We spoke to John Schwab of Curtain Call, a brand that brings London’s thriving theatre industry together. John, an actor and writer, started Curtain Call with Matt Humphrey, a photographer specialising in theatre. Their first photography book, Curtain Call: A Year Backstage in London Theatre has satiated the curiousity of thousands of theatre enthusiasts and is now up for a British Book Production and Design award. They are also exhibiting West End photos at the Leica Store City this month. Check it out if you’re passing by The Royal Exchange.
Curtain Call Online is a platform for London’s theatre professionals and enthusiasts to access industry information, build up a network, and talk about theatre with like-minded individuals. Was a behind-the-scenes photography book part of the initial plan? If so, what role does the book have in your brand?
The book was the progenitor of the entire Curtain Call project. In the earliest days, we planned the website to be a supporting site for the book, where readers could access further photos and interviews as an enhanced experience. However, when we went to dozens of productions, spending hundreds of hours amongst thousands of actors, creatives, production crew members and musicians, the idea came to us that there had to be a way to connect all of these professionals in one space. We looked around and found that there wasn’t one website that brought the thriving theatre community together on a networking platform.
What was the process of self-publishing your book like? Did you encounter anything unexpected?
To be honest, it was all unexpected, as neither of us had ever published a book before. In a project of this magnitude it was easy to completely underestimate the considerable and comprehensive amount of work involved, from all angles. I would encourage anyone who has an idea for a book but cannot find a publisher to seriously consider the option of self-publishing. We had a very clear idea of what we wanted to produce, in terms of quality and content, and it was an amazing, if somewhat daunting, process to bring this to light. We had absolute control over every single decision, from design to paper weight to the printer. It was both invigorating and exhausting, but in the end totally worth the blood, sweat and tears to have that control.
What were your main sources of motivation and inspiration for publishing the book?
It wasn’t too difficult to find the motivation for our project, as there is a contagious energy associated with any production. It isn’t just the people on the stage that have that energy – it exists from the lighting technician through to the star of the show. Every time you step backstage there is a palpable sense of “Let’s make something incredible happen!” This is a hugely collaborative industry, and no one is there to give the audience a bad experience. This is deftly reflected in Matt’s extraordinary photography. Each production that we cover has its own unique energy – I believe this is evident in the content of the book. It was also important for us to demonstrate and reflect just how many people are involved in a show – through the interviews and photography.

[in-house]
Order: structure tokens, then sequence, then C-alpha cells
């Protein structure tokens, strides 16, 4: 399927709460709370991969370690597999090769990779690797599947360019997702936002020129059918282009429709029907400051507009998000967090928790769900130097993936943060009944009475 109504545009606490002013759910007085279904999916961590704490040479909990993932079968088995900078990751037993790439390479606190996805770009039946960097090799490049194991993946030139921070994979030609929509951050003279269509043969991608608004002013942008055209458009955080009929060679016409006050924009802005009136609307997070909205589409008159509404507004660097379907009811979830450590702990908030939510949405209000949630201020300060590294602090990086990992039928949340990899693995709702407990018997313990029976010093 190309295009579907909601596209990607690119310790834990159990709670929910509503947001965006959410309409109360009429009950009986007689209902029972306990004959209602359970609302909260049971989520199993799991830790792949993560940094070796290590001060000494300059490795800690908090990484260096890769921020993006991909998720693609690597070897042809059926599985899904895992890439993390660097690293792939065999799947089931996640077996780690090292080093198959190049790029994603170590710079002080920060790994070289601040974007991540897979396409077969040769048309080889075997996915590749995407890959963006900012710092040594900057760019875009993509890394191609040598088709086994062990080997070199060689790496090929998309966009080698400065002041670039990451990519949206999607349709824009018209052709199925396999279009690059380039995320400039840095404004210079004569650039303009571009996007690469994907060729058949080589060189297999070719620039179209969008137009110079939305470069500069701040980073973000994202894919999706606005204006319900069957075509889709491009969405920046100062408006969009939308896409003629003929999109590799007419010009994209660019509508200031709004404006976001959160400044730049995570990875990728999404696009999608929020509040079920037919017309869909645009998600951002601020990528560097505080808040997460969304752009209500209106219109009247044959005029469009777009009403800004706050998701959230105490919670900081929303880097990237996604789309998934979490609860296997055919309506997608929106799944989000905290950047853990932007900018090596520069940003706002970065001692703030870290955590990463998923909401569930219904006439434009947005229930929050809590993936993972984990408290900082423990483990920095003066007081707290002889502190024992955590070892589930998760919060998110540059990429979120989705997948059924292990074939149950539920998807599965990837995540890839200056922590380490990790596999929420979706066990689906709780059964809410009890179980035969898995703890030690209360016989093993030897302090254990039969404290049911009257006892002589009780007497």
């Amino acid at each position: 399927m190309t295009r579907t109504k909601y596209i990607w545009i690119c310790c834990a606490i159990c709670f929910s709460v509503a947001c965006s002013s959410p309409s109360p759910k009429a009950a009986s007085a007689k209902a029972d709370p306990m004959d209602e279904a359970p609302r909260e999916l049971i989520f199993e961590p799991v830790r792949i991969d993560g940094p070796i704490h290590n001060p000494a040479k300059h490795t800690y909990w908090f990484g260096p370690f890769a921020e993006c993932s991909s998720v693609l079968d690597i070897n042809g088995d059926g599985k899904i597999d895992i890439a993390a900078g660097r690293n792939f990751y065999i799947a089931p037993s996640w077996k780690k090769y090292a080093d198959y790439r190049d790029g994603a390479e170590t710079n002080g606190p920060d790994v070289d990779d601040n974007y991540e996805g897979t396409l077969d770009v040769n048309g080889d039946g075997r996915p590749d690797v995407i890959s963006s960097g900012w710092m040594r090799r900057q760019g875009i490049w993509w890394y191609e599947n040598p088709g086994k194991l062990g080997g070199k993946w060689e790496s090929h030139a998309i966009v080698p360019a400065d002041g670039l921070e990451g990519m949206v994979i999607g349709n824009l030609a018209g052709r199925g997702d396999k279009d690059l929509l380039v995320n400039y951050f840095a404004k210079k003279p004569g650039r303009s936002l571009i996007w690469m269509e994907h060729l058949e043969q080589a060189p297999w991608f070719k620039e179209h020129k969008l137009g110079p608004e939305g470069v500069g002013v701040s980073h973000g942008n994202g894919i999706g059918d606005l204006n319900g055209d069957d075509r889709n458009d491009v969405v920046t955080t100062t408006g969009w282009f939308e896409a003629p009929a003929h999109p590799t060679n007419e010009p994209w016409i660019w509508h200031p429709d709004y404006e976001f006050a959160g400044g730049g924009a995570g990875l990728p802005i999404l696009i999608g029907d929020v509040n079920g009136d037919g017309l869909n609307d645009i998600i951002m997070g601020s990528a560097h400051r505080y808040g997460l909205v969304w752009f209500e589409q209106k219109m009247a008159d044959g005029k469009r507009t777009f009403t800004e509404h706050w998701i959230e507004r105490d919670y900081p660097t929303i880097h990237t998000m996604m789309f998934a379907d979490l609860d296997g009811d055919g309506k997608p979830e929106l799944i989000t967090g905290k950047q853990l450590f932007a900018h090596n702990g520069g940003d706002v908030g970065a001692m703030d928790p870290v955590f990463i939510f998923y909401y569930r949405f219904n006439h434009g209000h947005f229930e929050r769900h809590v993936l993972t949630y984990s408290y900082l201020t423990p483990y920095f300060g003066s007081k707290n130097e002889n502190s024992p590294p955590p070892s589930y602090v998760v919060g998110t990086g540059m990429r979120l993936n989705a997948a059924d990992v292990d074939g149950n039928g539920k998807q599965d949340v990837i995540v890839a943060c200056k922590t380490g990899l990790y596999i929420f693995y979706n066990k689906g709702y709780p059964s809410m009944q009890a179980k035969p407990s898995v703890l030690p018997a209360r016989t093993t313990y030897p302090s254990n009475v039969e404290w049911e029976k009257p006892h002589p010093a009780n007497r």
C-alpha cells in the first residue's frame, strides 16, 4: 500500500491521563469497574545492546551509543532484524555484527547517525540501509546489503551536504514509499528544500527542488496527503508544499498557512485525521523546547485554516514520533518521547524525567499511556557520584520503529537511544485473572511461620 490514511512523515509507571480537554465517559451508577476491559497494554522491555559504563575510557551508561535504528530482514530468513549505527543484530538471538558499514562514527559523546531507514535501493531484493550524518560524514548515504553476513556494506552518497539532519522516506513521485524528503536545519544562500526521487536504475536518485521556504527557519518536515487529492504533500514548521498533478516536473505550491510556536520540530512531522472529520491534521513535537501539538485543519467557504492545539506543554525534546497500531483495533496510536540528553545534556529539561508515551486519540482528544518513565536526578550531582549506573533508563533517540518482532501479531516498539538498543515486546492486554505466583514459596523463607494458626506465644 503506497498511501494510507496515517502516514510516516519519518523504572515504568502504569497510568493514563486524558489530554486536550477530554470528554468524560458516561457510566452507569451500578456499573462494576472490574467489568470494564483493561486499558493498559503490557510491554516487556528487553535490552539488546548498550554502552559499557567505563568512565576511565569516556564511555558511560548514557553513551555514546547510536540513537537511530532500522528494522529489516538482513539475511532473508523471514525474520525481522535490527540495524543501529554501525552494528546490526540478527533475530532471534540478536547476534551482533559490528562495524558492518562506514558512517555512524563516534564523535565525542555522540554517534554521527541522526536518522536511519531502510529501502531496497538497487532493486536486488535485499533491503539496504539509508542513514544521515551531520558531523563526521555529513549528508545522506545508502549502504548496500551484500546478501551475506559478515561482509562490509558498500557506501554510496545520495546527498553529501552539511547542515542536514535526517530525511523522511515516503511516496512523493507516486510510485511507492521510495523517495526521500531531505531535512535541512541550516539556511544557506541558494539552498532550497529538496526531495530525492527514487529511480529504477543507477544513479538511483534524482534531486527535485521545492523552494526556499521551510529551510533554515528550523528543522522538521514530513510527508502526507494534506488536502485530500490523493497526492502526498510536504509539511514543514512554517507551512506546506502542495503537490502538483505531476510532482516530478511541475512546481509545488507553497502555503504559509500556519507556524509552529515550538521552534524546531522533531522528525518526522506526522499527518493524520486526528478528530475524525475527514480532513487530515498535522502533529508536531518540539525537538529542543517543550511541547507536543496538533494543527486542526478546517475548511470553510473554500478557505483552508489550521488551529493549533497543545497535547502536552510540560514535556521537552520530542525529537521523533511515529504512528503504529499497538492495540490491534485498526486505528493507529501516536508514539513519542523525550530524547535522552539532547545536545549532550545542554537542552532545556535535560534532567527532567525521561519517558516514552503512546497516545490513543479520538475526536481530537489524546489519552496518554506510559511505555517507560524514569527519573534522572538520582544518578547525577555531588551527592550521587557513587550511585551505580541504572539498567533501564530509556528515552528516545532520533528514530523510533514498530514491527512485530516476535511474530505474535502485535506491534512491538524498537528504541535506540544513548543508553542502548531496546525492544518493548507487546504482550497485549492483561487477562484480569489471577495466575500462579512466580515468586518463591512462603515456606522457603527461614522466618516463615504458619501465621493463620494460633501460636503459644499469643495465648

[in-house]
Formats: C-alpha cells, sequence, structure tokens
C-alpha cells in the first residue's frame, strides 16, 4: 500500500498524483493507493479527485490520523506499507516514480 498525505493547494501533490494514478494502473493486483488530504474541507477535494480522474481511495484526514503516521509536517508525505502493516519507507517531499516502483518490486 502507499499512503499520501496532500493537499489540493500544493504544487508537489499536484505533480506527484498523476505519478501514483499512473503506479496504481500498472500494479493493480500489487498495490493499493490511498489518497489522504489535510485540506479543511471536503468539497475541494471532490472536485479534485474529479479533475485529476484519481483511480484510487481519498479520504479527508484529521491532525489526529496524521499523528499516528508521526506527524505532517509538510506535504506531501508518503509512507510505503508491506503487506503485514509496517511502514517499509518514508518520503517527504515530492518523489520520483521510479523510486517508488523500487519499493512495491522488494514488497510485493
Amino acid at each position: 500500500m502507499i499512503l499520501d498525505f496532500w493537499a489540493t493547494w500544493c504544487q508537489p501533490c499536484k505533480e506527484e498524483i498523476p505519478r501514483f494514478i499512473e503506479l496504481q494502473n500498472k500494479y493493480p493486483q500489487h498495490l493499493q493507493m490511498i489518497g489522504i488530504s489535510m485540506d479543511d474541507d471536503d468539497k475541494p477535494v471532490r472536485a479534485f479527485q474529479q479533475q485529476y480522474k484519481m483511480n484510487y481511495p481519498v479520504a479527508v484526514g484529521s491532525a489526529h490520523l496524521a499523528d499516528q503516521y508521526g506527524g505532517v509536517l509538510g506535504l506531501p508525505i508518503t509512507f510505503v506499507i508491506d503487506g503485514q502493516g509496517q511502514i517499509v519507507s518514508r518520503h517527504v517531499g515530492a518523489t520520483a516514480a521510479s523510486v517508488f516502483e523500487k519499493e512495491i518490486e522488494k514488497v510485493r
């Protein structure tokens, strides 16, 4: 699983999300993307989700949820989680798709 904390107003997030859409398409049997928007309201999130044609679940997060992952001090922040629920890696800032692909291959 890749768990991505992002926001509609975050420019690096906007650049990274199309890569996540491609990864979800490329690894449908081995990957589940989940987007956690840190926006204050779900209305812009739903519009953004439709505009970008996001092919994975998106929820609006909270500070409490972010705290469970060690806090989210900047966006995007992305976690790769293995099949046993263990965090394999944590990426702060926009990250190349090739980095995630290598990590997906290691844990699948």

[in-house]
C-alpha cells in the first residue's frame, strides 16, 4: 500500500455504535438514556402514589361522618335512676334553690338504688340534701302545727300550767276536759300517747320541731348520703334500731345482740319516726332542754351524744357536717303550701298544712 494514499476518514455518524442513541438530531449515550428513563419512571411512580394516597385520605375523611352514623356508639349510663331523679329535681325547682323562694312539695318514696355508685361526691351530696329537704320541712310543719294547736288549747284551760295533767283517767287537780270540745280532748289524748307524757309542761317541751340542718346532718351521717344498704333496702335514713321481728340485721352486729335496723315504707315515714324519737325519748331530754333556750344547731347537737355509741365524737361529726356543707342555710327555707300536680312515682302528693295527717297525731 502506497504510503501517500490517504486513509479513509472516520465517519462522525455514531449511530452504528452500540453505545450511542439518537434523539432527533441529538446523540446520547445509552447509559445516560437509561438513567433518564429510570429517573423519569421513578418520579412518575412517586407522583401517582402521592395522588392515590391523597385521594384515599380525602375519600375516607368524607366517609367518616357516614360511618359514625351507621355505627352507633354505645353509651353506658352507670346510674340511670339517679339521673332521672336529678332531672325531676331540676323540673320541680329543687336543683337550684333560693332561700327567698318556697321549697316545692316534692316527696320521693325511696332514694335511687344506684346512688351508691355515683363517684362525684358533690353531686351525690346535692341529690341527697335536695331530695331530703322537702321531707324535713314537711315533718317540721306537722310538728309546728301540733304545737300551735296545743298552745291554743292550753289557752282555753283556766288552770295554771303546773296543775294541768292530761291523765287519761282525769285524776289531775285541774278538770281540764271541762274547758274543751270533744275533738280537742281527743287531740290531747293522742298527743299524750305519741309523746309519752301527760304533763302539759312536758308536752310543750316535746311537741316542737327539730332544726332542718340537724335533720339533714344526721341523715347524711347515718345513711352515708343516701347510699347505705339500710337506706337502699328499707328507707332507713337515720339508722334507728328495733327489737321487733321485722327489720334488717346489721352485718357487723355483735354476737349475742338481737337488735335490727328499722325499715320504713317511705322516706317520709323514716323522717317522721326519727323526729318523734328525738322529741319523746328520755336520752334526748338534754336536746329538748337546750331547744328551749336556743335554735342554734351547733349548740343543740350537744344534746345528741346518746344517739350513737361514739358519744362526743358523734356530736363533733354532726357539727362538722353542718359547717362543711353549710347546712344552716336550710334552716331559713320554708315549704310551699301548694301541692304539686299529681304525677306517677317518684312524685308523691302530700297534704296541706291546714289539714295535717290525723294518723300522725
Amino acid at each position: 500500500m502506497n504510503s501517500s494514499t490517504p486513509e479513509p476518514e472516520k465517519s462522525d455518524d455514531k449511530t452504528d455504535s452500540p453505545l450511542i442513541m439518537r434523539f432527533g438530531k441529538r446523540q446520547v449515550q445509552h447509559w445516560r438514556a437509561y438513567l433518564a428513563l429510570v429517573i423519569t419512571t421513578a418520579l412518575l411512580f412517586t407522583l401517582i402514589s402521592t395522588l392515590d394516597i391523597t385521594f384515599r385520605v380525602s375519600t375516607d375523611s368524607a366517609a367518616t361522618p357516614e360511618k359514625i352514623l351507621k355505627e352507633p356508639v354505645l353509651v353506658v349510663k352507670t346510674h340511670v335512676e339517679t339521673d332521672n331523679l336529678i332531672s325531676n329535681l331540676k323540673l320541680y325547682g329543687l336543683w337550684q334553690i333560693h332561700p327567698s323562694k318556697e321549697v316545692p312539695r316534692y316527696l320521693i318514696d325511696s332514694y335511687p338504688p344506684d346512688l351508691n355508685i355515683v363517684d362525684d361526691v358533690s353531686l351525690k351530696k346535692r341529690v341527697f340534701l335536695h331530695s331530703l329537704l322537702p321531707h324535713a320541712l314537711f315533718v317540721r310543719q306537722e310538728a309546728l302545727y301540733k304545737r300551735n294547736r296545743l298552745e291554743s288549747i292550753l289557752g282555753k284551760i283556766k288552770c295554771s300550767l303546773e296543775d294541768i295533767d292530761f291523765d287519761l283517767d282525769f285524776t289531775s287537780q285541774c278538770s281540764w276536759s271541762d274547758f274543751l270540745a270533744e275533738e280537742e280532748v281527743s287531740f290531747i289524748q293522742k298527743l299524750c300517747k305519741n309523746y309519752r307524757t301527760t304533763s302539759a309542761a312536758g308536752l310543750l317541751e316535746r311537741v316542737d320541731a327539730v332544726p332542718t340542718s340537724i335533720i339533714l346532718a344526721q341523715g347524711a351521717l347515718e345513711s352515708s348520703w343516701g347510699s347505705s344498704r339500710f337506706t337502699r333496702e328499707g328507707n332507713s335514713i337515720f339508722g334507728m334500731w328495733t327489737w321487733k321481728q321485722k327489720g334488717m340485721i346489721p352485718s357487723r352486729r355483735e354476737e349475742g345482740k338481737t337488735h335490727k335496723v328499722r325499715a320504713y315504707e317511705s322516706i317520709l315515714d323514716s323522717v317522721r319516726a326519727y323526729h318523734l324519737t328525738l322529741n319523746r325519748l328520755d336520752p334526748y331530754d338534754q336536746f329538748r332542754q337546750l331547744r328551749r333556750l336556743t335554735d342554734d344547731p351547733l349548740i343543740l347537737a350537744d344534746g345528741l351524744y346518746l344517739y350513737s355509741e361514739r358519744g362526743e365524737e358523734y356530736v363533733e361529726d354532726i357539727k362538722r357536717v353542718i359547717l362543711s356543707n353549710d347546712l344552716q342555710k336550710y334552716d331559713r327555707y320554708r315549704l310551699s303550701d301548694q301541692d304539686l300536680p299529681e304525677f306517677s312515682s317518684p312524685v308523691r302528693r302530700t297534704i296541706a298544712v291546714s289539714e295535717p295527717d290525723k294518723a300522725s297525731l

Any long term goals and/or hopes for the Curtain Call brand’s future?
Curtain Call has built a website that is an online social networking and jobs platform for the theatre community – worldwide. Our core ethos as a company is to show that everyone deserves to take a virtual bow – which runs through the structure and content of both the book and the website. We have built up and shared experiences of being backstage that are unique and coveted. The book has been a calling card, a trojan horse, that demonstrates our core company values of quality, access, and inspiration – the website is a continuation of this, and both the book and website offer a true reflection of our collaborative industry.
What would you say is the biggest takeaway from your experience of publishing the first edition of Curtain Call? Anything you would do differently?
The experience of publishing our first book and edition of Curtain Call was unlike anything either of us has achieved before through our professional careers as an actor or photographer. Our biggest takeaway would be just how important the deadlines, organisational skills and collaboration are – this meant that it is absolutely crucial to have a great team to put it all together. whitefox completely enabled us to assemble the perfect cherry-picked team for our particular project. There probably are a few things that we would do differently, and the main one would be the timing. In the end we were so up against it, and were still gathering content as the book was being proofed! It is hard to let go of something you have worked on for so long too – which we had to do when it came to sending the book off to be printed. Obviously this is unavoidable, but I suspect that next time we may be slightly less nervous that it will all work out.
What can we expect from the second edition?
Hmmm… that would be telling now, wouldn’t it? We have big plans, but suffice to say that theatre professionals and fans, photography enthusiasts and the arts world in general will find it a welcome addition to the coffee table!